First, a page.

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Comparing differentials

  1. Feb 19, 2013 #1
    I recently did a problem with some electron constraint to move on a hoop. It kind of surprised me that you just could take the old Schrödinger-equation with and let your
    dx ->dβ, where β is the distance along the hoop.
    Saying it in a less mathematical way, isn't a differential distance along something curved larger than a differential distance in a fixed direction? I do realize that a rigorous mathematician would shoot me for saying something like this, so how would he say it?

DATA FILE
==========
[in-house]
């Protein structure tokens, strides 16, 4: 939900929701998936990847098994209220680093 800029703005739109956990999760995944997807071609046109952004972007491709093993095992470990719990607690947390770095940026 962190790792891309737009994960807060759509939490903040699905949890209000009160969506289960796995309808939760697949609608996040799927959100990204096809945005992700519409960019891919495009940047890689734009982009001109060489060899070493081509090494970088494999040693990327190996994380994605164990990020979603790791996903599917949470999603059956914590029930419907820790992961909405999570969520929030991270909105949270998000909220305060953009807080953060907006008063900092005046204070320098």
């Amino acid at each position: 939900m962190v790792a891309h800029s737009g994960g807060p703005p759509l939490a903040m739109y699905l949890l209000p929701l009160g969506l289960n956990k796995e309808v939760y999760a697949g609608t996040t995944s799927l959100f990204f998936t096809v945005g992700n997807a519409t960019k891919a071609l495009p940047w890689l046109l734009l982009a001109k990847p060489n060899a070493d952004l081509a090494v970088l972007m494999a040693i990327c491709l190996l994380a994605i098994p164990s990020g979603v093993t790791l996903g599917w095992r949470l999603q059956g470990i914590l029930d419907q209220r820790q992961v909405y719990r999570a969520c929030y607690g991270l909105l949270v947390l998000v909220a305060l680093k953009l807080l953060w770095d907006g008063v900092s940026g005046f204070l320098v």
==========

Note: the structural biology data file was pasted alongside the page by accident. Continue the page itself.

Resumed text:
2. jcsd
  3. Feb 19, 2013 #2
    In a problem like this the best suited thing to do is to pass to polar coordinates, so you can describe a loop more simply. Then in these coordinates with origin at the center of the loop which is at a fixed radius r, you have [itex]dx^2+dy^2=r^2d\theta^2=d\beta^2[/itex]. So it's simply the old good polar coordinates.
     
  4. Feb 19, 2013 #3
    Remember this? ## \displaystyle \lim_{x \rightarrow 0 } \frac {\sin x} {x} = 1 ##.

    It ensures that the length of a chord and the corresponding arc are about the same when they are small, let alone differential. It might be useful for you to follow the proof of the statement.
     
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